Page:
Program development is akin to development costs for new health technologies [14]. There was an opportunity cost to forgoing other types of programs and focusing on community-based MHPP and implementing the CIC model. The scope of this project is larger than most similar projects being implemented for the first time, which are often pilot project implementations, with fewer interventions. The scale of this project is also larger – implementation in all 10 zip codes at once–and tailored to the needs of each zip code with large variation in the community profile. Community partners helped the program leaders learn more about key events and advised on where engagement would be most beneficial. The knowledge of these key informants in community relationship building was an important investment towards future activities. This type of pandemic related disaster funding may be more common as climate related and other types of disasters affect communities, where resiliency building is a necessary personal and community need. The communities in the zip codes included have experienced the cumulative impact of multiple environmental disasters in the last decade [47]. Through a community-based process, the HMHC team identified the need for a broader focus on resiliency across multiple catastrophic events rather than a narrower focus on suicide, as initially intended [35, 45, 47]. In a microcosting study of intervention development, Lairson and colleagues found personnel contributing 69% of the cost [48]. This study found similar results, in personnel being the highest cost activity for program development in the first year of implementation. A considerable amount of in-kind contributions was possible through engagement and the strength of the agency to leverage relationships to engage county and community stakeholders. The program received substantial support from the implementing agency and community. At the same time, the program represented a change in mission to health promotion and prevention for the implementing agency, a LMHA, which diverged from the normal operations of the organization which traditionally focused on direct clinical services to the seriously mentally ill population.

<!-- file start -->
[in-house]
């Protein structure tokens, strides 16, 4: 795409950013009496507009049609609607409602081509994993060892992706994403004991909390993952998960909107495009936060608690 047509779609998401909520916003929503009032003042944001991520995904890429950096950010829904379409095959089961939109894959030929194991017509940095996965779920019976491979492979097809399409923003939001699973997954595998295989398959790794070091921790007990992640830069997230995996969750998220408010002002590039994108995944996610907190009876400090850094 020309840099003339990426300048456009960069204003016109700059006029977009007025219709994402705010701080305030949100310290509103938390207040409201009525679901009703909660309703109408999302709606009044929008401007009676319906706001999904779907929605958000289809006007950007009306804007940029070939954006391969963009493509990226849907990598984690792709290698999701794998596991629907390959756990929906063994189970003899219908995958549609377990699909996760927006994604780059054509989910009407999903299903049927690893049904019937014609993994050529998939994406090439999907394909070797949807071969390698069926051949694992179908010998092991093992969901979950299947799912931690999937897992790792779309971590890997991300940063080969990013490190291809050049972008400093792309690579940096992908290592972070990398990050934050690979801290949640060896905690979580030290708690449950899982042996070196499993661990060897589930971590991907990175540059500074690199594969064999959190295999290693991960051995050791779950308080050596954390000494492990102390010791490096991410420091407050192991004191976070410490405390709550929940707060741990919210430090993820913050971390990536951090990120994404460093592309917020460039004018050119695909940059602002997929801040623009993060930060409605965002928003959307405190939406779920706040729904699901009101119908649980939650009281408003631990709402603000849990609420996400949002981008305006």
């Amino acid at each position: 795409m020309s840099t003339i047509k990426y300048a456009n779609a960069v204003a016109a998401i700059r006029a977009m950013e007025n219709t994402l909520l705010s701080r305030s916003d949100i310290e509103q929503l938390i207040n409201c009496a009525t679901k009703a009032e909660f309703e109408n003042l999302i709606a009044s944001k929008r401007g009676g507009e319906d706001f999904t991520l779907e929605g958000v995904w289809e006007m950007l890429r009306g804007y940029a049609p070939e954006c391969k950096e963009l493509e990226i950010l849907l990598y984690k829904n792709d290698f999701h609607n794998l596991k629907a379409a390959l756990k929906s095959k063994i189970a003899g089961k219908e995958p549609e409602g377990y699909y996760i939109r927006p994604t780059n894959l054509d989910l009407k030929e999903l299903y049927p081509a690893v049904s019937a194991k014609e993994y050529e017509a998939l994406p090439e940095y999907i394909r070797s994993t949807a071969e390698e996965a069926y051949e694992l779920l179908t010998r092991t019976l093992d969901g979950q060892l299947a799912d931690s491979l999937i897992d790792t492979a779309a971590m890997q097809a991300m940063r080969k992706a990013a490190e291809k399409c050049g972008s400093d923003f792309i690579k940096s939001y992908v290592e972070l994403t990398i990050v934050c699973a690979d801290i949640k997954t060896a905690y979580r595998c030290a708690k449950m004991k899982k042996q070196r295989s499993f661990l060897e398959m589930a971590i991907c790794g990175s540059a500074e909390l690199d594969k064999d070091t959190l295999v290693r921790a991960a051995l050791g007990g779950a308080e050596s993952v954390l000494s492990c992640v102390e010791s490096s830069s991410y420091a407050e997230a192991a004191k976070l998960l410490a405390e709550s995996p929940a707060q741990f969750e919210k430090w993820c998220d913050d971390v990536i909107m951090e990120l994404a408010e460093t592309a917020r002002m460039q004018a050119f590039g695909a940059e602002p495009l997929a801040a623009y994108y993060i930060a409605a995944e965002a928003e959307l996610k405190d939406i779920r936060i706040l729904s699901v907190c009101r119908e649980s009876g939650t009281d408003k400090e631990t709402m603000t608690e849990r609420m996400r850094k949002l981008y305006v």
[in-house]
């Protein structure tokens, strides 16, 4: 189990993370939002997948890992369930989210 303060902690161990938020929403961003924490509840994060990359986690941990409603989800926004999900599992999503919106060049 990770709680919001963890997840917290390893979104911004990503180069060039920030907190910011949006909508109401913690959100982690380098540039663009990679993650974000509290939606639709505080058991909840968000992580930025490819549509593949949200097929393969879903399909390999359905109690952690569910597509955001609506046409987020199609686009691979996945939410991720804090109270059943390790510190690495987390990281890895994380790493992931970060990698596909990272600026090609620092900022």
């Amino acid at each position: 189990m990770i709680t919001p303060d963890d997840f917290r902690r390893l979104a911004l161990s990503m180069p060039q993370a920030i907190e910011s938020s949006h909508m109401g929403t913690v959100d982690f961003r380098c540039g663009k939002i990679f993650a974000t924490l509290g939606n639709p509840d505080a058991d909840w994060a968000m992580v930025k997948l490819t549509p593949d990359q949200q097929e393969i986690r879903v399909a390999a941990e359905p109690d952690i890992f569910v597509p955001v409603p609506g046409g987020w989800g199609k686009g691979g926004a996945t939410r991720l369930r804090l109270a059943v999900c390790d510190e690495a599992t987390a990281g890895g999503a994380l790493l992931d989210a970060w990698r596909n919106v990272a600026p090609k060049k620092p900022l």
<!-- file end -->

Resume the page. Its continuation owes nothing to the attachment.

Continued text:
Various conceptualizations of intervention development or program planning share the notion of phases or stages of development or refinement. Information is an economic commodity which has a production cost and value [49]. There is a time cost in testing a program for fit in a community and opportunity cost in forgoing other alternatives. Although not shared in cost tables, the program staff identified and explored steps to implement several evidence-based activities, which after assessing community dynamics, were deemed to not be a good fit, or hard to implement in the first year. Costs are not attributed to planning and exploratory activities related to these evidence-based interventions. The program implemented and was most successful is delivering Mental Health First Aid, an evidence-based program, aimed at developing mental health resilience in diverse settings [30]. This was followed by ASK training capacity building among staff, with the intention of intervention delivery taking place in the next year [50]. By leveraging community partners’ strengths and assets, the Program was able to conserve funds during the planning stage, accomplishing more with less funds than originally planned. Hence, more funds will be available for the remainder of the project during program implementation and delivery.